From 'crime' to social harm?

Hillyard, Paddy and Tombs, Steve (2011). From 'crime' to social harm? In: Lynch, Michael J. and Stretesky, Paul B. eds. Radical and Marxist Theories of Crime. The Library of Essays in Theoretical Criminology. Aldershot: Ashgate, pp. 13–29.



[About the book]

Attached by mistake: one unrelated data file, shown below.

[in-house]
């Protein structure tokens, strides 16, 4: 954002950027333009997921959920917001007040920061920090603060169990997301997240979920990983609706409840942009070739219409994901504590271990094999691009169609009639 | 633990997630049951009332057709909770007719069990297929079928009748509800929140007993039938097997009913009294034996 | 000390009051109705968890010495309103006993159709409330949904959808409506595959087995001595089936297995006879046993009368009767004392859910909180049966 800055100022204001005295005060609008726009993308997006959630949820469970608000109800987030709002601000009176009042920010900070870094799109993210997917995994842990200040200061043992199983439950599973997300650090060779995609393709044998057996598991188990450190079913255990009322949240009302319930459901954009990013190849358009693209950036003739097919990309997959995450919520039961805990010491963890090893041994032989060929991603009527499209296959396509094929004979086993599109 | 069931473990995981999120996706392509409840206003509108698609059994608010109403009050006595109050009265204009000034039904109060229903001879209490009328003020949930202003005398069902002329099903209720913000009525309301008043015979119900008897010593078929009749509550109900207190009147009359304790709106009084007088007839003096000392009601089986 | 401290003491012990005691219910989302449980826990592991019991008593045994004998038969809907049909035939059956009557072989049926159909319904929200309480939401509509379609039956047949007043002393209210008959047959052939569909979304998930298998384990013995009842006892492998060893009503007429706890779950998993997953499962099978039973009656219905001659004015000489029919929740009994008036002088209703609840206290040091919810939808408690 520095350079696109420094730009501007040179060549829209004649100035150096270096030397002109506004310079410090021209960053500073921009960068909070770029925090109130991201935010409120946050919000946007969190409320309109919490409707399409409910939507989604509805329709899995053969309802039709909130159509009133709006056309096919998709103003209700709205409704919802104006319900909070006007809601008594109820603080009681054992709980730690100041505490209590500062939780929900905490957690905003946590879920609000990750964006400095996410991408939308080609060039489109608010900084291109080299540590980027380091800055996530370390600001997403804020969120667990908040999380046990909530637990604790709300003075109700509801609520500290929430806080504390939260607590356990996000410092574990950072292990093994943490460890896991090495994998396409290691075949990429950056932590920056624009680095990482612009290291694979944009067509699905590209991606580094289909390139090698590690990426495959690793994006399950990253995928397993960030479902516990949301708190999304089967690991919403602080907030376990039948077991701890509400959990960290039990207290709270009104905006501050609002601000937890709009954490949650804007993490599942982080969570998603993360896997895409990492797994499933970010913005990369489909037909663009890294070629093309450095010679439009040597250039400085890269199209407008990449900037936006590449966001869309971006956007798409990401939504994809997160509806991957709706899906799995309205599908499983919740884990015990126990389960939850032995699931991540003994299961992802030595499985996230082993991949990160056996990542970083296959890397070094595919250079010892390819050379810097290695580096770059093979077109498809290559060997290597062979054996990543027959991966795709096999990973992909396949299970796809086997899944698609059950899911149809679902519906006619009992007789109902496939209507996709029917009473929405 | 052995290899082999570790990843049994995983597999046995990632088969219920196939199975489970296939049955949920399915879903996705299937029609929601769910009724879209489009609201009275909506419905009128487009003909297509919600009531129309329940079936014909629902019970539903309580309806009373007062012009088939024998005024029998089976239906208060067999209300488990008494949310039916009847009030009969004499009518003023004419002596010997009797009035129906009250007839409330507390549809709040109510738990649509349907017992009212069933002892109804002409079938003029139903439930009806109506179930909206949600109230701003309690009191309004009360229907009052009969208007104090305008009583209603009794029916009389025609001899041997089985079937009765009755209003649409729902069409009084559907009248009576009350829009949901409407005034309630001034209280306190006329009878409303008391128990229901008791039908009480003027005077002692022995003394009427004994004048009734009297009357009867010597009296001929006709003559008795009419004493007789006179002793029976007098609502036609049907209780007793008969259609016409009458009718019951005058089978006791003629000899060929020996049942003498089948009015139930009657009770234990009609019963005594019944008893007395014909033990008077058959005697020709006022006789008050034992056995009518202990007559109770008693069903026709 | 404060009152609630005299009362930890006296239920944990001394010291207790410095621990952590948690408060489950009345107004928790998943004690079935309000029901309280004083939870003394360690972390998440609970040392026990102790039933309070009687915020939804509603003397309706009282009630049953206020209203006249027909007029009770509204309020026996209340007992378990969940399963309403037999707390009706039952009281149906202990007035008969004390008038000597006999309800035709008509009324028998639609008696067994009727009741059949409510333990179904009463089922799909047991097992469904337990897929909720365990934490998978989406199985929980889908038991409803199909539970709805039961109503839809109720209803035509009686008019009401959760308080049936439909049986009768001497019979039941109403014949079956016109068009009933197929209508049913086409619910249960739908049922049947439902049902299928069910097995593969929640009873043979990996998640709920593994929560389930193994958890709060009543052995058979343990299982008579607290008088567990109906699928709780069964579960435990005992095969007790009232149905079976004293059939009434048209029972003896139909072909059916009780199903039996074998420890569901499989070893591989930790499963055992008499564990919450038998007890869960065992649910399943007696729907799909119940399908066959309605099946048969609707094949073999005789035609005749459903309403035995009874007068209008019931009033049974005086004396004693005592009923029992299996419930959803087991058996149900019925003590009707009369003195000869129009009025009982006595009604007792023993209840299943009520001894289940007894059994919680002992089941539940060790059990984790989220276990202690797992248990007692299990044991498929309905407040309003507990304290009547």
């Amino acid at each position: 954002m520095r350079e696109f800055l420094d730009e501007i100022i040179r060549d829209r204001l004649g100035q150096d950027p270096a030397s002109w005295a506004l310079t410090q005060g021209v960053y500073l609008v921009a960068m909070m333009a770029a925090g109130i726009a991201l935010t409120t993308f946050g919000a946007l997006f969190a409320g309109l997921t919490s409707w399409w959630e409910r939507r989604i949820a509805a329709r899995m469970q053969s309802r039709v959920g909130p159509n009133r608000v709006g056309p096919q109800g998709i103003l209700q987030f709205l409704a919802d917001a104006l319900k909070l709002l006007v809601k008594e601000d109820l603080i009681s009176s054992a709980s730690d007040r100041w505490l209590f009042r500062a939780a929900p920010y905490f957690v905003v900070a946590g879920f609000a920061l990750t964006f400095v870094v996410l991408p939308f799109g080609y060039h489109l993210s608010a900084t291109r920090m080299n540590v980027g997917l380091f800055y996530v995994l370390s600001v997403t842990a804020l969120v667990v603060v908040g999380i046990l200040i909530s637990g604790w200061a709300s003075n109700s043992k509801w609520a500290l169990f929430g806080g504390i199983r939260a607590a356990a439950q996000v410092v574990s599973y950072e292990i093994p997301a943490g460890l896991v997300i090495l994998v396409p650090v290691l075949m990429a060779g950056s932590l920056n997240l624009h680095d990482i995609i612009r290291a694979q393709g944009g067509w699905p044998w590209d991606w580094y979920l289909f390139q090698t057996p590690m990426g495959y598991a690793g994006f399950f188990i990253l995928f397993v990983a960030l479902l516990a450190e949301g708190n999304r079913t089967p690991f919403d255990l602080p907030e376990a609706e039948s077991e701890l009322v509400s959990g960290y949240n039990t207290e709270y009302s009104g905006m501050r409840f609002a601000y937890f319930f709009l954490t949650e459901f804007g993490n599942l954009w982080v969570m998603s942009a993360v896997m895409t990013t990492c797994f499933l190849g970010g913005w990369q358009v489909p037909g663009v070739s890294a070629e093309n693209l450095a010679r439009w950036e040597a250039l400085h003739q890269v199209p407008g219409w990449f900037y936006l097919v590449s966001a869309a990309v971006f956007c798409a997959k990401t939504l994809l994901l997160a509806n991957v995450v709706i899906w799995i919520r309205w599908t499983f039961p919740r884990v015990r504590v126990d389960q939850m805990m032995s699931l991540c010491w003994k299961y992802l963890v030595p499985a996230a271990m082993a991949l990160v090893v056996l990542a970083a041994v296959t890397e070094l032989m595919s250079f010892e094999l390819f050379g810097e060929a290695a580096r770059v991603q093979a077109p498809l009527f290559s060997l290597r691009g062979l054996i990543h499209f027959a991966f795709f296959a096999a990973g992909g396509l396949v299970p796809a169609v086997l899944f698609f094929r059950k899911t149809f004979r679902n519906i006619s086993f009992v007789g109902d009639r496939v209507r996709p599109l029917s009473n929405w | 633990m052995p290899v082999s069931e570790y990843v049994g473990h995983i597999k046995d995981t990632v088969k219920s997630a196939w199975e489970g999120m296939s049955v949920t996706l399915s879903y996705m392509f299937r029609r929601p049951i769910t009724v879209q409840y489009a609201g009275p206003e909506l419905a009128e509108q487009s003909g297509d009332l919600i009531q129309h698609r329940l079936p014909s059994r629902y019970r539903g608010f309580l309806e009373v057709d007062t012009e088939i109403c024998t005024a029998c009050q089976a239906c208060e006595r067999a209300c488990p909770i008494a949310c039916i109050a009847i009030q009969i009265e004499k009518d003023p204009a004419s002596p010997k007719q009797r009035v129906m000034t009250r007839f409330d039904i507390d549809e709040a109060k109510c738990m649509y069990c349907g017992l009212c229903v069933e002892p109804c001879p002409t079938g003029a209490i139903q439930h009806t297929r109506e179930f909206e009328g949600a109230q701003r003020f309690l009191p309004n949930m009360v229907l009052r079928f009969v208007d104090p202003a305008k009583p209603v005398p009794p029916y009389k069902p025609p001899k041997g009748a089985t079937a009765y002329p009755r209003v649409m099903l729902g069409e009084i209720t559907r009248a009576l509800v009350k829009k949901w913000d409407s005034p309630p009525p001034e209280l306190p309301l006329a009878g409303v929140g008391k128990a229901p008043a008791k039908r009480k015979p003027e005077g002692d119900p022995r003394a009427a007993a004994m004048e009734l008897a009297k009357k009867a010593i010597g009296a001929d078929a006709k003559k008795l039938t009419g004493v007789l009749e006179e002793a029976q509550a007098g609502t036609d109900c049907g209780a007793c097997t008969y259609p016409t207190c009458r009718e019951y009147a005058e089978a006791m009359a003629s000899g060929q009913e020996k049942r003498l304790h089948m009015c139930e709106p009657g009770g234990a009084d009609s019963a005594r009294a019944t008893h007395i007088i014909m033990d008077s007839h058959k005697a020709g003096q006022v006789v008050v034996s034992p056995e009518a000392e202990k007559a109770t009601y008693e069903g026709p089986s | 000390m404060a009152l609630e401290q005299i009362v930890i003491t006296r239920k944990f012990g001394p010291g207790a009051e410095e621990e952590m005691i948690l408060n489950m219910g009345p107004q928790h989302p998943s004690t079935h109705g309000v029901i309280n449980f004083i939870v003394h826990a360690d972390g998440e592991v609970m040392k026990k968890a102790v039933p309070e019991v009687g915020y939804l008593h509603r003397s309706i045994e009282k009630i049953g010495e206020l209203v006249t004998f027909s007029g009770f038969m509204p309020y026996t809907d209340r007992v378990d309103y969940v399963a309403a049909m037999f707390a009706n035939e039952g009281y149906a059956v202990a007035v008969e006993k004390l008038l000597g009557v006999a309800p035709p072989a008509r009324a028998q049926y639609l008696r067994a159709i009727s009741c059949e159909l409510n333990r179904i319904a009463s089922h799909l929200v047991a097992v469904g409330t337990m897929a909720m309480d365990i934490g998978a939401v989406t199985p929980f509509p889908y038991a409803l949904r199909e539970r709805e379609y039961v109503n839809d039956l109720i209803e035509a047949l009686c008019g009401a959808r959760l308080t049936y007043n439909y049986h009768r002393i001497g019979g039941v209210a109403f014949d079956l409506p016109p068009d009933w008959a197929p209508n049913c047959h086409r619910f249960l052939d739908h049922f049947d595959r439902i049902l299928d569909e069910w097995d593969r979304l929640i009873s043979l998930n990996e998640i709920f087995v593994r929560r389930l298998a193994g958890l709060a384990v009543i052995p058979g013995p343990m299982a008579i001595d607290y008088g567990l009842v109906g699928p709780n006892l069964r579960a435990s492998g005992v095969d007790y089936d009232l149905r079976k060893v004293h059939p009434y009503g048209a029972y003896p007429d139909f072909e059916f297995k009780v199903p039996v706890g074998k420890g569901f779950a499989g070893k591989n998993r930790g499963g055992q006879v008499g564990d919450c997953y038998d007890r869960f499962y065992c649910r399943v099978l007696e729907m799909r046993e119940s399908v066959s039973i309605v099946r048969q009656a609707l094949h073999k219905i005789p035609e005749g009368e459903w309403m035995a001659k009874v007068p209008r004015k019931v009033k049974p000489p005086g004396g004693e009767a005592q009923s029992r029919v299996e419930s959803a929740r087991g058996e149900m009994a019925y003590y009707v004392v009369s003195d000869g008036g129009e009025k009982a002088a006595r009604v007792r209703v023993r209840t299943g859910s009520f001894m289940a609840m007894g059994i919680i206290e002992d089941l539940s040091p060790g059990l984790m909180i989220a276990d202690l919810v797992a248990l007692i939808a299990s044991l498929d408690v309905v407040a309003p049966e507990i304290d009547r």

The essays selected for this volume show how radical and Marxist criminology has established itself as an influential critique since it emerged in the late 1960s. Unlike orthodox criminology which emphasizes individual level explanations of criminal behavior, radical and Marxist criminology emphasizes power inequality and structures, especially those related to class, as key factors in crime, law and justice. This collection of essays draws attention to the way in which structural forces shape and influence both individual and institutional (for example, governmental) behavior; highlights neglected crime (corporate, governmental, state-corporate and environmental) which causes more extensive damage than the street crimes examined by orthodox criminology; and, discusses the ways in which law and criminal justice processes reinforce power structures and contribute to class control.

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